Editing Remote Files on a Raspberry Pi with Sublime Text 2/3
Lately, I've been doing a lot of work with a Raspberry Pi. Until recently, I would ssh into the Raspberry Pi, and use Vim on the pi to edit files on the pi. I really hate doing this, not because I don't like Vim, but because I love Sublime Text. I can't reasonably install Sublime Text on the Raspberry Pi, so I sought the next best thing: use my local instance of Sublime Text to edit the remote files on the Raspberry Pi. To do this, I had to setup a few things, but now that I'm done, it's hard to imagine doing it any other way.
rsubfor Sublime Text on your local computer
~/.ssh/configon your local computer
rmateshell script on the Raspberry Pi
The first you thing you'll need to do is to add the rsub package to Sublime Text. The best way to install the package for Sublime Text is to use the excellent Package Control Sublime Package Manager tool.
Once you've installed Package Control, open Sublime Text and press
ctrl+shift-p on Windows) to bring up the package manager dialog in Sublime Text. The dialog will show a number of options and a textbox in which you can type. Type
install, and the visible list of options will be automatically filtered down to a subset of options, and you should see an option
Package Control: Install Package. Select this option, and the dialog content will refresh with a list of packages that you can install into Sublime Text. You will see a textbox in which you can type. Type
rsub in the textbox, which will filter the list, and automatically highlight the
rsub package name. Press
Enter (or click the
rsub option with you mouse) to install the package.
The next step is to modify the
~/.ssh/config file on your local machine. You need to do this so that the remote port on the Raspberry Pi will be forwarded to a local port on your local computer.
52698, is used by
rsubfor the secure communication (via ssh) between your local computer (Sublime Text) and the remote Raspberry Pi.
Go ahead and open the `~/.ssh/config file (there's no file extension) in your favorite text editor (Sublime, of course). I like to use the terminal to open the file:
If you don't have an alias configured for Sublime Text, it's no big deal. Simply navigate your file system from your user directory to locate the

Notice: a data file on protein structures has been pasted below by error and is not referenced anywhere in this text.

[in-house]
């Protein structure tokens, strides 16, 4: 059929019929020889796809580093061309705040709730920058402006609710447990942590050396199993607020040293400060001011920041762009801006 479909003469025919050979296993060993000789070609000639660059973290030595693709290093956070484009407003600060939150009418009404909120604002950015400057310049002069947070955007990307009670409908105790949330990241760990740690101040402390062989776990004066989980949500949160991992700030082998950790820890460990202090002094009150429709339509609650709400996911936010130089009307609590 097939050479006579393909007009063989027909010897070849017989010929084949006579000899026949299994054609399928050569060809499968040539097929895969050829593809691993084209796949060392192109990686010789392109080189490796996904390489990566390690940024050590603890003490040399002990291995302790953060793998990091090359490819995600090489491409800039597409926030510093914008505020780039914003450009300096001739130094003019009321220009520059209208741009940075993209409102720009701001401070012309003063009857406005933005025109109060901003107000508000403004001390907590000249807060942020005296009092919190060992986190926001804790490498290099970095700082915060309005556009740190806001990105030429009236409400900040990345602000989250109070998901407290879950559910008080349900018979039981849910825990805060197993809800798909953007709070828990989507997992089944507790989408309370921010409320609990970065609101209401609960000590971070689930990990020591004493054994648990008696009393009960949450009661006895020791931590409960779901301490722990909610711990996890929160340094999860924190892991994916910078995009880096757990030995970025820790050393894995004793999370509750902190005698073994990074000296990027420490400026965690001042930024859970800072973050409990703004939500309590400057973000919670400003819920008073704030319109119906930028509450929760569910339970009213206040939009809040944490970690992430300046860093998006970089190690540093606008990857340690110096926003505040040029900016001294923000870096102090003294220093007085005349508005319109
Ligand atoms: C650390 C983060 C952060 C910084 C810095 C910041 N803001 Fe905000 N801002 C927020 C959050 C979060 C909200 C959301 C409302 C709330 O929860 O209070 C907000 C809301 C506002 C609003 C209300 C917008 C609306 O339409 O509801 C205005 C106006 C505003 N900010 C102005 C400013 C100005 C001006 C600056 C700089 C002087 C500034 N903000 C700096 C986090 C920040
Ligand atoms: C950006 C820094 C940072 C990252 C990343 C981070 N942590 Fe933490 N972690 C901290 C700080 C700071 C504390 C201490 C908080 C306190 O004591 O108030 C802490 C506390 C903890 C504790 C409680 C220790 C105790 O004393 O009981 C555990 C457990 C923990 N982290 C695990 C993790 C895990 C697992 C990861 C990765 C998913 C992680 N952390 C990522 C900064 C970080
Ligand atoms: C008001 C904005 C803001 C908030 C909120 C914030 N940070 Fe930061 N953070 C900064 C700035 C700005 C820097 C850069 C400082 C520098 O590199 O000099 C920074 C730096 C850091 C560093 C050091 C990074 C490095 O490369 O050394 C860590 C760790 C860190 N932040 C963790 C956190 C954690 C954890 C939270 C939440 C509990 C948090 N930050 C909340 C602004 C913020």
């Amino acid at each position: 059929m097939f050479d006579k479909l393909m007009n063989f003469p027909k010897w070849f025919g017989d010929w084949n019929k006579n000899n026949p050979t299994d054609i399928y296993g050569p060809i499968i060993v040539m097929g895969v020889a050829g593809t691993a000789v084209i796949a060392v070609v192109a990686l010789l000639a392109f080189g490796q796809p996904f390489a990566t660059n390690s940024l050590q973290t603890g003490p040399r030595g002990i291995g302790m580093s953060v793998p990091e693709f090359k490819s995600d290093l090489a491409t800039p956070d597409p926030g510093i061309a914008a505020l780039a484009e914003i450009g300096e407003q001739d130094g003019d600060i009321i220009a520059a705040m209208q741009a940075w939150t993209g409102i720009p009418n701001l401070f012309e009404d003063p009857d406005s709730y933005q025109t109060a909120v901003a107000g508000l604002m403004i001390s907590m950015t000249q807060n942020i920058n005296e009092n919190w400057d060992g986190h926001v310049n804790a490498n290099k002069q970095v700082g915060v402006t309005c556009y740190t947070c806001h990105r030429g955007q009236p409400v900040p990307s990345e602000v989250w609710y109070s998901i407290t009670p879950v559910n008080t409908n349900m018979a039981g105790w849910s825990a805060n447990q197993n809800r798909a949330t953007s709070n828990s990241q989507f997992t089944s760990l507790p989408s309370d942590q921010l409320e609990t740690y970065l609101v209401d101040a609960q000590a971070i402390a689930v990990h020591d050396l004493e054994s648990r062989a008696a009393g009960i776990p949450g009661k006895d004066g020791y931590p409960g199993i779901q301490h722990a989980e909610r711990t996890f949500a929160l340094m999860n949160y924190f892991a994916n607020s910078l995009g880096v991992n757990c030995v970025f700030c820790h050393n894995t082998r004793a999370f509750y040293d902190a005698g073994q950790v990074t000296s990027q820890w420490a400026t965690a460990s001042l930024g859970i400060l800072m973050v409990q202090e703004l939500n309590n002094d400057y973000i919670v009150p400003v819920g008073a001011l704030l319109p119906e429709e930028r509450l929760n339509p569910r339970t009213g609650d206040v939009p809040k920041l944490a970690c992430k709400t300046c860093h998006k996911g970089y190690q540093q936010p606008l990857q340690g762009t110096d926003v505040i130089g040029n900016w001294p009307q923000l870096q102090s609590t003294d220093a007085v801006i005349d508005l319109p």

.ssh folder, and open the
config file located in the
Once you have the
config file open, add the following lines to the bottom of the file:
Host raspberry_pi_ip_address_or_hostname.com RemoteForward 52698 127.0.0.1:52698
In the above example, replace
raspberry_pi_ip_address_or_hostname.com with the IP Address or hostname of your Raspberry Pi. Save and close the
We're almost done. You've made it this far. Don't give up.
Now you need to ssh into the Raspberry Pi (ssh your_username@your_raspberry_pi_address). Once you've ssh-ed into the pi, run the following in the terminal:
sudo wget -O /usr/local/bin/rsub
This command downloads the rmate repository from github into a newly created
rsub folder in the
/usr/local/bin/ folder on the Raspberry Pi.
Make the Script Executable
You can't do anything with the
rmate script you just downloaded until you make it executable. To do that, run the following command from your terminal while still ssh-ed into the Raspberry Pi:
sudo chmod +x /usr/local/bin/rsub
This command will make the
rmate file an executable file.
Ok, whew! Take a breath. Now that you've done all of the above, let's see it in action. While still ssh-ed into the Raspberry Pi, use the terminal to navigate to a directory that contains a text file on the Raspberry Pi. Once you're at the directory, type the following at the terminal command prompt:
Presto! The file should open in Sublime Text on your local computer. You can edit the file and save your changes, and the file will be updated on the Raspberry Pi! You no longer need to ssh into the Raspberry Pi to edit files on the pi. Shazam!
Here's me opening a file called
index.html on the Raspberry Pi, with Sublime Text on my local Macbook Air:
I hope this improves your workflow, and inspires you to look for other creative ways to make everyday tasks easier for you and others.
Curious to read another one of my posts? Check out this post on things to consider for designing modal windows.
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